Summary

The Environmental and Energy Study Institute (EESI) held a briefing examining the technologies that are making commercial-scale cellulosic ethanol production a reality. Cellulosic ethanol is produced from agricultural residue — primarily, at this time, from corn stover (leaves, stalks and husks) and wheat straw, which is removed in a sustainable manner after the harvest. But many different cellulosic ethanol technologies and feedstocks exist, including organic landfill waste, algae, grasses, and wood. Every region in the United States could potentially produce cellulosic ethanol.

Currently, cellulosic ethanol is commercially produced at one U.S. facility, with two more coming on-line before the end of the year. Combined, these three facilities are expected to produce a total of approximately 80 million gallons of renewable fuel per year. Contrary to popular belief, cellulosic fuels are not ‘phantom fuels’ but commercially viable ethanol fuels, which have been scaled up in a relatively short time period.

  • Kalina Bakalov, Legislative Director, Rep. Tammy Duckworth (IL-08), opened the briefing. She noted that Rep. Duckworth, a former member of the National Guard who was deployed in Iraq, knows firsthand the strategic importance of having homegrown, renewable fuel resources. Biofuels are not only good for the environment and the economy, they’re also good for national security.
  • Rob Walther, Director of Federal Affairs, POET, said that the production of cellulosic ethanol has just reached a commercial scale—it is no longer a ‘fantasy’ technology.
  • 2014 is an ‘inflection point’ for advanced biofuels. The first commercial cellulosic ethanol plant, Poet-DSM's Project Liberty, opened on September 3, 2014, after breaking ground in 2013.
  • Cellulosic ethanol has multiple environmental benefits:
    • A single cellulosic ethanol plant can reduce emissions by up to 210,000 tons of CO2/year
    • The Poet / DSM plant uses agricultural waste (corn stalks, husks, cobs) that would normally be left on the field to decompose. With crop yields having increased substantially, removing the excess waste makes farming more productive and decreases the need for fertilizer, because the sun can break down the remaining waste more rapidly.
    • Excess heat from the processed biomass is being piped to power the neighboring ethanol plant, reducing its need for fossil fuels.
    • Cellulosic ethanol allows for a differentiation in the types of feedstock used (i.e. rice, wood waste…) rather than just corn stover, allowing for an expansion of plants 'beyond the corn belt' group of states. This increases flexibility and the ability to produce low-cost fuel even under drought conditions.
  • Cellulosic ethanol benefits consumers:
    • Cellulosic ethanol will help ease gasoline ‘price spikes’ (which have become more frequent since 1979).
    • The average consumer will be able to save between $0.50 and $1.10 per gallon compared to regular gasoline. Altogether, that could represent up to $2.6 trillion in consumer savings.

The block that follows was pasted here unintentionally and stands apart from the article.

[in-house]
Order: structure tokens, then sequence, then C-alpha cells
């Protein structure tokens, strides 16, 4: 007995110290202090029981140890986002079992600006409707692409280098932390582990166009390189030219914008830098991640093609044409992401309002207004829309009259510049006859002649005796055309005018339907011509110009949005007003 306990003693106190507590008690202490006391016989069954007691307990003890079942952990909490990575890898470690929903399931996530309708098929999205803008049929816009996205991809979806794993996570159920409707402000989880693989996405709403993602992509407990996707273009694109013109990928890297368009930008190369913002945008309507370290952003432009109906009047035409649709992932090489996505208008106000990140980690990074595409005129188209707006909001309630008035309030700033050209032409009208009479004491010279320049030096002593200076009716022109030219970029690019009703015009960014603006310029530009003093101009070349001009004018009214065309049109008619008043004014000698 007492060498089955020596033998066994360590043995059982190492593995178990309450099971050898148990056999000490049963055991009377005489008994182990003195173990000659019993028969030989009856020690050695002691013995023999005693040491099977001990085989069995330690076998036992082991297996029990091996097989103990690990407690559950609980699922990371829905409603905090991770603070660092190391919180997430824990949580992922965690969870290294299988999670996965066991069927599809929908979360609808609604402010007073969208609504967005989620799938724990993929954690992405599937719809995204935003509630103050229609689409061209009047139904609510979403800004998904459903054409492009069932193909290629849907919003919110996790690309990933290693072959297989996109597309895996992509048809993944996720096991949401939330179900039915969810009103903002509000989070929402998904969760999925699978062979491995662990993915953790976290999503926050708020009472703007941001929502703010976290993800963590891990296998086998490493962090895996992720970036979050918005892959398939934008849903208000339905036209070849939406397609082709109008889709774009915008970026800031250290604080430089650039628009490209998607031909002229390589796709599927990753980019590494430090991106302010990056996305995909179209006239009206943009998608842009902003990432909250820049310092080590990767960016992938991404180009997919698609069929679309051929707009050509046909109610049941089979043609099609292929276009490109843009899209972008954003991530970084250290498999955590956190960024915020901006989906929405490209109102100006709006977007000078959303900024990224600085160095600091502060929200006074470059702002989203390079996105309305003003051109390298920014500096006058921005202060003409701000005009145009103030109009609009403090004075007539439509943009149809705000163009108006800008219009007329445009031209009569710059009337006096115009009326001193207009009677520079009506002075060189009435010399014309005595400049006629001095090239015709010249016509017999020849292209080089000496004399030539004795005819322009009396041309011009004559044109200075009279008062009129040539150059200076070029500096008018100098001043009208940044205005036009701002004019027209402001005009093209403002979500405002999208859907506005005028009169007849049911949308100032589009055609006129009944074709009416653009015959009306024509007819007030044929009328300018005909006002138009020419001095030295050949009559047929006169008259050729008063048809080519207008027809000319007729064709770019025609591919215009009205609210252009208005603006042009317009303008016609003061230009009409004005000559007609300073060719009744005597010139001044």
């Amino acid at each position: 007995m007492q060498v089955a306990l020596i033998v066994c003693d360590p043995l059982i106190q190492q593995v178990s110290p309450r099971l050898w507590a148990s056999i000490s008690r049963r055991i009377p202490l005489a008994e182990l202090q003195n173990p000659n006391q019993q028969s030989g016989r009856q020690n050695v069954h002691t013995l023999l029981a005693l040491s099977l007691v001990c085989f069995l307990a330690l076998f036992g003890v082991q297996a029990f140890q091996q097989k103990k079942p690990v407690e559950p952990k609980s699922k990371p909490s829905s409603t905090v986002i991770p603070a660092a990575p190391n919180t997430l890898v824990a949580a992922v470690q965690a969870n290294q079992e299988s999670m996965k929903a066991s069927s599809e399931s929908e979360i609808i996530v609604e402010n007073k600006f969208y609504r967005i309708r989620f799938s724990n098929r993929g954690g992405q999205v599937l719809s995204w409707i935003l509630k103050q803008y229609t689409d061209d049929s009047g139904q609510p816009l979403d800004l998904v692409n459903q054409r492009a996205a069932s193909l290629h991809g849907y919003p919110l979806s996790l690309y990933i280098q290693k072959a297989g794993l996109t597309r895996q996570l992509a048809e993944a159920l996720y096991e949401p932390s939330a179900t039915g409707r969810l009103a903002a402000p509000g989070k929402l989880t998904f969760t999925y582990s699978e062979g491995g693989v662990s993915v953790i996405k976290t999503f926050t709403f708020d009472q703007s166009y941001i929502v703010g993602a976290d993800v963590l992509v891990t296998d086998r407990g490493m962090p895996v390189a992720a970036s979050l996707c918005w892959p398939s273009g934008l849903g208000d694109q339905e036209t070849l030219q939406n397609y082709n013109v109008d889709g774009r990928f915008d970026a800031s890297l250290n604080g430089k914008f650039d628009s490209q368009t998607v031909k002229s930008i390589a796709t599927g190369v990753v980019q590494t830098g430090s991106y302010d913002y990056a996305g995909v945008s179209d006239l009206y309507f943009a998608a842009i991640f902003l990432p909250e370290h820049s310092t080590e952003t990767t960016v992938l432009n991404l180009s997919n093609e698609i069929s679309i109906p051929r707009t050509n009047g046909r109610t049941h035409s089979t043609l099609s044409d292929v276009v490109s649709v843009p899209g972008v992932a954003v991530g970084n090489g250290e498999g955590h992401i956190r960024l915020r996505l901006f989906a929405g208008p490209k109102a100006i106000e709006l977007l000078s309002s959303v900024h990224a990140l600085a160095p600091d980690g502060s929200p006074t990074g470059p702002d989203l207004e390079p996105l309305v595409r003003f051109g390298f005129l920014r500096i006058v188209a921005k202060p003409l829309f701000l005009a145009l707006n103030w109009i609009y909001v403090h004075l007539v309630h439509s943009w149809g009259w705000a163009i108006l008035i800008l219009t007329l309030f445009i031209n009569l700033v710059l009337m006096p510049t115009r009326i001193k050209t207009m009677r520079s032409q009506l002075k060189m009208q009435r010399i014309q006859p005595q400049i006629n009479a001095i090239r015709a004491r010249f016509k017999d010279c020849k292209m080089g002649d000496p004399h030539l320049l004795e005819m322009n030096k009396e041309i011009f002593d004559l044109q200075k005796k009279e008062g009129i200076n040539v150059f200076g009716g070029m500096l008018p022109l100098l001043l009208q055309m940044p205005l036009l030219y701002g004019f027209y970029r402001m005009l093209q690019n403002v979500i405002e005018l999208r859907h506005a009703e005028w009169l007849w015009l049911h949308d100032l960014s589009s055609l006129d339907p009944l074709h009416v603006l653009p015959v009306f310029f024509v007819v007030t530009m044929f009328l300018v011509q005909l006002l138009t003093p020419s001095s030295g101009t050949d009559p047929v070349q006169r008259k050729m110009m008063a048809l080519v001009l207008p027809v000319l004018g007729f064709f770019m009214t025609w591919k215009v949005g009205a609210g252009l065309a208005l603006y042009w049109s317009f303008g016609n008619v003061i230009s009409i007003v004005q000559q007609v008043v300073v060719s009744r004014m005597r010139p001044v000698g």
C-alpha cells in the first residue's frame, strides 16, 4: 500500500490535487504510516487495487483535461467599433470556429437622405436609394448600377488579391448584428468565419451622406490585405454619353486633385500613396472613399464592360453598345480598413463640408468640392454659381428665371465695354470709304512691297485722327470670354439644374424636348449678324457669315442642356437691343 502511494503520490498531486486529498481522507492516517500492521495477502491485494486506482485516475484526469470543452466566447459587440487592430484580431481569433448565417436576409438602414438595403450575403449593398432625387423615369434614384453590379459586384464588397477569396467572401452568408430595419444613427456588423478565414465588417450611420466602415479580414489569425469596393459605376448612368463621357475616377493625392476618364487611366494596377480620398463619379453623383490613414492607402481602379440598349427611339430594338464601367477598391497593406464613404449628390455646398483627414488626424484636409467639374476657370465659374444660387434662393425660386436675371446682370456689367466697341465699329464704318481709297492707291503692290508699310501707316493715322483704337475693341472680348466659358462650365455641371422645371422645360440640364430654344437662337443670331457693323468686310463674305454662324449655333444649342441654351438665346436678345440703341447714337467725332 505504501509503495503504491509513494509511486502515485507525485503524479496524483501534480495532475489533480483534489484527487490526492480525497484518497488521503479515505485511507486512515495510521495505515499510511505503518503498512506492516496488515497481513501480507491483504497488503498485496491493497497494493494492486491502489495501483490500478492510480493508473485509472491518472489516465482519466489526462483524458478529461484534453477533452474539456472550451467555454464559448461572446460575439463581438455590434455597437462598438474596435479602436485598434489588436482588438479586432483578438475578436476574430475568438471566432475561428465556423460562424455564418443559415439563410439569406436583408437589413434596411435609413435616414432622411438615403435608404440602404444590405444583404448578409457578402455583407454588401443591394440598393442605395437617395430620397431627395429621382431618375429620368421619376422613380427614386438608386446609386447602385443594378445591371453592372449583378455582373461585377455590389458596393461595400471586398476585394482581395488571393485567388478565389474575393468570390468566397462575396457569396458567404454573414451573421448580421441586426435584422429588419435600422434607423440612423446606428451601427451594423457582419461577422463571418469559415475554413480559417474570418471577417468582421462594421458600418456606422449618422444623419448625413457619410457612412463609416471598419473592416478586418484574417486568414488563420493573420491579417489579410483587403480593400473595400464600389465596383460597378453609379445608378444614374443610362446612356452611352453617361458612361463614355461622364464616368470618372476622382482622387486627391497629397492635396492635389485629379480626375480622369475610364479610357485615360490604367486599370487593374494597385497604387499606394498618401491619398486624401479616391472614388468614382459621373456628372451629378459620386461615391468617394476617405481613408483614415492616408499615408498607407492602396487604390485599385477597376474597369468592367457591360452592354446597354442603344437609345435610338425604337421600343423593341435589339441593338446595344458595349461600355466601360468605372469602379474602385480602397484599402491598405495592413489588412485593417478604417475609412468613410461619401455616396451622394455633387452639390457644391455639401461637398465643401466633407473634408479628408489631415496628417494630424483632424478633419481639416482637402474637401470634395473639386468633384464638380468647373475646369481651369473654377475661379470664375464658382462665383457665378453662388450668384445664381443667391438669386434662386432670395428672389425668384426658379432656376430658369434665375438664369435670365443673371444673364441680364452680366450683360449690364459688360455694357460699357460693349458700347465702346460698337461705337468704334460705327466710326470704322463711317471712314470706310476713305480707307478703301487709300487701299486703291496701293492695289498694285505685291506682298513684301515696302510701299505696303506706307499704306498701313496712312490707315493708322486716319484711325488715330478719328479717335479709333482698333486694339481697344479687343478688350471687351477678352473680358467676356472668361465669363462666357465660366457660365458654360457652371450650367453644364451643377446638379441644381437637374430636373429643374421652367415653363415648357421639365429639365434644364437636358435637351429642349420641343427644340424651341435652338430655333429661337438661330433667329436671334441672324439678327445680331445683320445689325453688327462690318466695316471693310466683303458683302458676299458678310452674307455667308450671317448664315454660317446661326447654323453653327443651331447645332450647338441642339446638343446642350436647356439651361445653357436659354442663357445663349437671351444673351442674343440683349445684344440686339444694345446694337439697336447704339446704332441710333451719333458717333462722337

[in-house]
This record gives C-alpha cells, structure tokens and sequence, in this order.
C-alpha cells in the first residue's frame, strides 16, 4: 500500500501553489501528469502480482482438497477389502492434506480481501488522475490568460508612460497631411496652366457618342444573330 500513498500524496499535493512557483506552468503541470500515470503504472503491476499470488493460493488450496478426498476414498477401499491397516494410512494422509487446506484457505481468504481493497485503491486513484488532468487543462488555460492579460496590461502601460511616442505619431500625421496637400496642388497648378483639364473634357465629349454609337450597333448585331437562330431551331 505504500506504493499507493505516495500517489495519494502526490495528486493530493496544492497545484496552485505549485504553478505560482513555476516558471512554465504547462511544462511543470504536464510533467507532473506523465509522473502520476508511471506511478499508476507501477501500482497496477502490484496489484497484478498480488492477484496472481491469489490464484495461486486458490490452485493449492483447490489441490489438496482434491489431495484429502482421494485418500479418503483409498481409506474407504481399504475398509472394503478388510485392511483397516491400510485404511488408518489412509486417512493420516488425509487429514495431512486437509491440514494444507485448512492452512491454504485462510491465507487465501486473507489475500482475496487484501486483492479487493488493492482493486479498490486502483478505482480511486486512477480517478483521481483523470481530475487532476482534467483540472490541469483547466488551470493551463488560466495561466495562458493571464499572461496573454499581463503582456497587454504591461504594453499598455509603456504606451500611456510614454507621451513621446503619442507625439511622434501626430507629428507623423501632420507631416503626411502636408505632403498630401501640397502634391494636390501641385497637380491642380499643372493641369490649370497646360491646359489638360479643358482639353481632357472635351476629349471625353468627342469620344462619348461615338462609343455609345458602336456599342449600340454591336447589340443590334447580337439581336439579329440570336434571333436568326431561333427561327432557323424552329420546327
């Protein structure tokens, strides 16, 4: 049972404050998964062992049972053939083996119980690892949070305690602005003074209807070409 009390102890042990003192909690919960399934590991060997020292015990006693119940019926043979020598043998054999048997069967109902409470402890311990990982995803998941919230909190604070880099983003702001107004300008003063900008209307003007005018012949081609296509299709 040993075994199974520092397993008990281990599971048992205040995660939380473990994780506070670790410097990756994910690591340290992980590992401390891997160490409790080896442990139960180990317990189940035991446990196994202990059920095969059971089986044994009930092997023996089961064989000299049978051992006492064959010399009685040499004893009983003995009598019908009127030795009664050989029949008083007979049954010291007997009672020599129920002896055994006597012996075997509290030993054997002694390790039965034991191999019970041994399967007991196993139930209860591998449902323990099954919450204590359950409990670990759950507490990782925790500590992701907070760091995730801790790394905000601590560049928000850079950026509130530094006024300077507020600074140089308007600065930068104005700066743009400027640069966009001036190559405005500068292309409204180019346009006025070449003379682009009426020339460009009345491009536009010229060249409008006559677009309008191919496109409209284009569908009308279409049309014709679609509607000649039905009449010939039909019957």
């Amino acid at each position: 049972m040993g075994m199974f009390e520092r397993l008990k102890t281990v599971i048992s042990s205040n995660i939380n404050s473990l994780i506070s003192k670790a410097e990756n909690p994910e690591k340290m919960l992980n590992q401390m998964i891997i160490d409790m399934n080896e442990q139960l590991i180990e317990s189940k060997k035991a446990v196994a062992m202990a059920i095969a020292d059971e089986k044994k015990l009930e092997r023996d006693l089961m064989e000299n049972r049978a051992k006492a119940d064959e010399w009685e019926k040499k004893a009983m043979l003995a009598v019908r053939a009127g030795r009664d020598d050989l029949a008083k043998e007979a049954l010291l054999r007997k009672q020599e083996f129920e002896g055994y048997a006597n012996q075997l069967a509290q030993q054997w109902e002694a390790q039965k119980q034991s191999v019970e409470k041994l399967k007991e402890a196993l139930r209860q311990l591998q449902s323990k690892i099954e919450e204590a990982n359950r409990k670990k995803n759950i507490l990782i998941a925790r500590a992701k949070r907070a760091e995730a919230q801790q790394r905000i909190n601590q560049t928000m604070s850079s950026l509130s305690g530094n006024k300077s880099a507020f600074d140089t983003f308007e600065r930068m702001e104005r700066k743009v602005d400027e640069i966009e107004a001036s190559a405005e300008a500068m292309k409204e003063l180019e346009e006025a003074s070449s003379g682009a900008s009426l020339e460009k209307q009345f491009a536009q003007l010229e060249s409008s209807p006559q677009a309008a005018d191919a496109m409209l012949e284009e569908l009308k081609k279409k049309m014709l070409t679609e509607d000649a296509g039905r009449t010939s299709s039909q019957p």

• Cellulosic ethanol is good for U.S. national security:
    • A single cellulosic ethanol plant can replace 1 million barrels of imported oil a year.
    • ISIS is reportedly making $2-3 million/day on oil exports to the rest of the world – if oil demand is reduced, it helps take away their funding.
  • Walther concluded by saying that POET will continue to build cellulosic biofuel plants every 4 - 6 months, as long as market conditions are favorable.
  • Chris Standlee, Executive Vice President, Global Affairs, Abengoa Bioenergy, said the future of alternative energy in the United States depends on consistent policy support, both in legislation and regulation.
  • Biofuels are already saving consumers money: gasoline prices would have been 17 percent higher in 2000-2011 had ethanol not been blended into gasoline.
  • Cellulosic ethanol is not only greener than gasoline, it’s also greener than alternative biofuels:
    • Cellulosic ethanol is predicted to reduce GHG emissions by 110 to 129 percent compared to conventional gasoline.
    • In contrast, sugar cane ethanol's GHG reduction rate is 61 percent
    • Corn ethanol comes in third with a GHG reduction rate of 21 to 38 percent.
  • Abengoa plans to officially start cellulosic ethanol production at a new plant in Hugoton, Kansas, with a grand opening date planned for October 16. The plant will use corn stover, wheat straw, and other cellulosic feedstocks.
  • Abengoa’s goal for its ‘first of its kind’ enzymatic hydrolysis biomass plant in Kansas is to produce cellulosic ethanol for $2.00-$2.30 per gallon by 2015.
  • Such plants, located in rural areas, bring many economic benefits to their regions. In Abengoa’s case, it represents:
    • the creation of 1,000 construction jobs, 76 permanent full-time jobs
    • a $5 million annual payroll
    • $17 million in feedstock purchases
  • Prices of biomass enzymes and yeast are predicted to decrease by 2020, whereas yields are projected to increase.
  • During the Q&A session, Standlee noted that though ethanol is already competitive with gasoline, the Renewable Fuel Standard (RFS), which requires a certain amount of ethanol to be blended into the U.S. gasoline supply, is necessary because the ethanol industry’s customers are also its competitors. This distorts pure market forces.
  • Nancy Clark, External Relations Manager, Dupont Industrial Biosciences, reiterated that the commercialization of cellulosic biofuels is very beneficial for the economy—creating jobs and revitalizing the farming industry—and stated that the RFS is essential for proper market capitalization.